5G phones are coming (and they ain't cheap!)

07 Jan 2019

With mobile carriers accelerating their 5G rollouts, the race is also on to be the first company with a 5G phone. A flurry of Android 5G phones are expected to hit the Asia market in 2019.

Qualcomm president Cristiano Amon confirmed this October that the industry is on track to launch 5G handsets next year, saying that over 20 handset makers have committed to release Qualcomm-powered 5G phones in the first half of 2019. These include Asus, Fujitsu, Google, HMD Global (Nokia), HTC, inseego, LG, Motorola, NetComm Wireless, NETGEAR, OnePlus, Oppo, Samsung, Sharp, Sierra Wireless, Sony, Telit, Vivo, Wistron NeWeb Corp, Wingtec, Xiaomi and ZTE.

Chinese handset maker OnePlus, for instance, has confirmed to launch a 5G phone for UK mobile operator EE in early 2019.

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Samsung has also confirmed it is working on its 5G smartphone, with plans to provide a 5G phone to AT&T and Verizon sometime next year.

China’s Huawei promises that its first 5G phone will come with a foldable screen, according to Ken Hu, the company’s rotating chairman.

“So let’s imagine, with much faster speed - 100x faster than today - you’re going to enjoy an amazing high-definition video experience with a big screen on your smartphone,” Hu told delegates attending the World Economic Forum 2018 in September.

Finally, it should come as no surprise that Apple’s first 5G smartphone definitely won’t be hitting the market next year. According to various media reports, Apple will release a 5G iPhone in 2020 powered by Intel’s recently announced XMM 8160 5G modem.

5G phones won’t come cheap

But how much will consumers pay to get their hands on a 5G? While vendors have yet to reveal details about the pricing, research firm Strategy Analytics predicts that 5G smartphones will carry wholesale costs of more than $750 when they are introduced in 2019, translating to retail prices of as much as $1,000 or more.

The researcher adds that 5G device prices will decline at a much slower pace than those of 3G and 4G devices, and that subsidies will be necessary to make 5G phones affordable on the mass market.

Ken Hyers, Strategy Analytics’ director of emerging device technologies, calls it ‘magical thinking’ to imagine consumers will rush out to buy very expensive 5G phones. He cites Strategy Analytics’ research which finds that only 9% of Chinese customers buy smartphones with a wholesale price of more than $500.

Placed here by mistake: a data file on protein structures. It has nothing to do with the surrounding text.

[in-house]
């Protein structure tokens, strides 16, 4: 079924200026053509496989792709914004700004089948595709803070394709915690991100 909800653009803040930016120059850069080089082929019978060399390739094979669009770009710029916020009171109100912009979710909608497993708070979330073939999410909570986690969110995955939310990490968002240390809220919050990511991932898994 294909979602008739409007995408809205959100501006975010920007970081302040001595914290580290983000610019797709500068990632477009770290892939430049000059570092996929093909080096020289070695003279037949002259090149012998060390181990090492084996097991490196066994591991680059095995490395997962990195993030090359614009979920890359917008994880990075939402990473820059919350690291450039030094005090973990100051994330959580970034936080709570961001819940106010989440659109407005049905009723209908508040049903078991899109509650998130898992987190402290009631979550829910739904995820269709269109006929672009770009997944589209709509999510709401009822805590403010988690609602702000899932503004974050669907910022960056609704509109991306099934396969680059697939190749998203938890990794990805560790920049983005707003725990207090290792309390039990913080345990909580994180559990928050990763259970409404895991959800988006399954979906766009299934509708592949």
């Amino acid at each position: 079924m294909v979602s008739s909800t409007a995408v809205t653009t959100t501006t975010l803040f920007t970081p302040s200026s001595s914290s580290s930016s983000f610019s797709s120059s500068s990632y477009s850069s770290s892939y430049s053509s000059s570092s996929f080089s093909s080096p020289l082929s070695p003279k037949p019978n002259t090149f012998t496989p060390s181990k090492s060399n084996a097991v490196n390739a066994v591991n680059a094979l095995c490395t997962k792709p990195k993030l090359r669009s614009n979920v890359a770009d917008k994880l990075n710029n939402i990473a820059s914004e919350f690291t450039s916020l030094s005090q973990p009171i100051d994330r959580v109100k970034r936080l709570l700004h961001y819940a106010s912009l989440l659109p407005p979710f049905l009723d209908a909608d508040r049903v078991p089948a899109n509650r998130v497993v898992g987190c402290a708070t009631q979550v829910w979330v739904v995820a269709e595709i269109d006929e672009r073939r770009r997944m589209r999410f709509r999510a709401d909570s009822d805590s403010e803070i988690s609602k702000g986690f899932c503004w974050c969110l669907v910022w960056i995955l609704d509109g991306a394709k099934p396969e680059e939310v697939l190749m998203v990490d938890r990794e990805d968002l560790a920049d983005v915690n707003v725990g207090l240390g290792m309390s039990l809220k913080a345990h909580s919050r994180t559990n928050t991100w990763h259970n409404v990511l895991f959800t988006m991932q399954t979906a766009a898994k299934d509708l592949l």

The research firm also argues that the transition to 5G will result in a reordering of the current list of top smartphone manufacturers, just as it happened with 2G, 3G and 4G.

It advises that vendors must strive to be global and minimize market specific SKUs where possible, building from a global platform or be local, focused and niche. The “profit drain zone” is positioned at the bottom of the U-curve with volume between 40 and 60 million where profits are almost impossible to realize.

“5G has many more risks than rewards for most vendors in the short term. We believe caution about the speed of 5G ramp up and slope of the price/performance curve for devices is critical,” says senior analyst Ville-Petteri Ukonaho.

“Unlike current generation smartphones, 5G devices will require a number of changes in order to provide the best performance, including new chipsets and additional antennas. 5G devices will be the most complex and expensive ever.”

The research firm says Lenovo-Motorola, LG, and ZTE are among those vendors in “perilous positions” and must carefully execute a pragmatic 5G strategy or risk surging losses. Even Samsung and Huawei each have challenges to maintain growth with 5G due to their limited presence in China and USA respectively.

“The history of the mobile industry teaches us that with every transition from one wireless generation to the next at least one top vendor has found itself wrong-footed by the transition and has seen its market share collapse (i.e. Motorola and Nokia),” SVP David Kerr says.

“Could Huawei be next? Or will Samsung’s lack of presence in China see it vulnerable?”

This article first appeared in Telecom Asia December 2018 Edition

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